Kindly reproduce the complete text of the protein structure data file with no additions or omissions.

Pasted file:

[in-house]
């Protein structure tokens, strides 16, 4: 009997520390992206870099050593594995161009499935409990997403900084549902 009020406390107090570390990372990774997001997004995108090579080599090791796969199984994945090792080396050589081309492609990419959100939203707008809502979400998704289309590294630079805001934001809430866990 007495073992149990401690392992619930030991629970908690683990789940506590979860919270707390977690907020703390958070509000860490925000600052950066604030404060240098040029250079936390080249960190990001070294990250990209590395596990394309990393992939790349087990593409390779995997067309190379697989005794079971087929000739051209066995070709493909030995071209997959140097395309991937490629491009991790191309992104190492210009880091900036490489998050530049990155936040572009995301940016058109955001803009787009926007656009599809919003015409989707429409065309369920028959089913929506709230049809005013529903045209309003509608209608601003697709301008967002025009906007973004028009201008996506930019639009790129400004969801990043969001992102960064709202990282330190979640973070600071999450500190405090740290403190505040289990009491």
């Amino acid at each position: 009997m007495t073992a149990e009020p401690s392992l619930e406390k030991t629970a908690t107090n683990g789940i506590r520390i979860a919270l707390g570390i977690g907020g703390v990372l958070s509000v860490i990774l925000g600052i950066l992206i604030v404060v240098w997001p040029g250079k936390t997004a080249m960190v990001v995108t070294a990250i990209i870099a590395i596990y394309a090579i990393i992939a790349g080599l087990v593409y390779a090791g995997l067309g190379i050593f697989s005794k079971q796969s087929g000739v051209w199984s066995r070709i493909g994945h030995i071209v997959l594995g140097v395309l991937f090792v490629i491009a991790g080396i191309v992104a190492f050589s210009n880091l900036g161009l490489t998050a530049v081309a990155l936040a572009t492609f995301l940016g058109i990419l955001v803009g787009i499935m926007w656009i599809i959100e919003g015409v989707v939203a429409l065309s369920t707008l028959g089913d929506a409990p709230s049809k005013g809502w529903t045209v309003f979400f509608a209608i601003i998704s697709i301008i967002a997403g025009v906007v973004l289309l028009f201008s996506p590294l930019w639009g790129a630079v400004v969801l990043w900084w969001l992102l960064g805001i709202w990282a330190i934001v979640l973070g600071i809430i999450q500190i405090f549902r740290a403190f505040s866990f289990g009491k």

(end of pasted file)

[in-house]
């Protein structure tokens, strides 16, 4: 009997520390992206870099050593594995161009499935409990997403900084549902 009020406390107090570390990372990774997001997004995108090579080599090791796969199984994945090792080396050589081309492609990419959100939203707008809502979400998704289309590294630079805001934001809430866990 007495073992149990401690392992619930030991629970908690683990789940506590979860919270707390977690907020703390958070509000860490925000600052950066604030404060240098040029250079936390080249960190990001070294990250990209590395596990394309990393992939790349087990593409390779995997067309190379697989005794079971087929000739051209066995070709493909030995071209997959140097395309991937490629491009991790191309992104190492210009880091900036490489998050530049990155936040572009995301940016058109955001803009787009926007656009599809919003015409989707429409065309369920028959089913929506709230049809005013529903045209309003509608209608601003697709301008967002025009906007973004028009201008996506930019639009790129400004969801990043969001992102960064709202990282330190979640973070600071999450500190405090740290403190505040289990009491």
């Amino acid at each position: 009997m007495t073992a149990e009020p401690s392992l619930e406390k030991t629970a908690t107090n683990g789940i506590r520390i979860a919270l707390g570390i977690g907020g703390v990372l958070s509000v860490i990774l925000g600052i950066l992206i604030v404060v240098w997001p040029g250079k936390t997004a080249m960190v990001v995108t070294a990250i990209i870099a590395i596990y394309a090579i990393i992939a790349g080599l087990v593409y390779a090791g995997l067309g190379i050593f697989s005794k079971q796969s087929g000739v051209w199984s066995r070709i493909g994945h030995i071209v997959l594995g140097v395309l991937f090792v490629i491009a991790g080396i191309v992104a190492f050589s210009n880091l900036g161009l490489t998050a530049v081309a990155l936040a572009t492609f995301l940016g058109i990419l955001v803009g787009i499935m926007w656009i599809i959100e919003g015409v989707v939203a429409l065309s369920t707008l028959g089913d929506a409990p709230s049809k005013g809502w529903t045209v309003f979400f509608a209608i601003i998704s697709i301008i967002a997403g025009v906007v973004l289309l028009f201008s996506p590294l930019w639009g790129a630079v400004v969801l990043w900084w969001l992102l960064g805001i709202w990282a330190i934001v979640l973070g600071i809430i999450q500190i405090f549902r740290a403190f505040s866990f289990g009491k």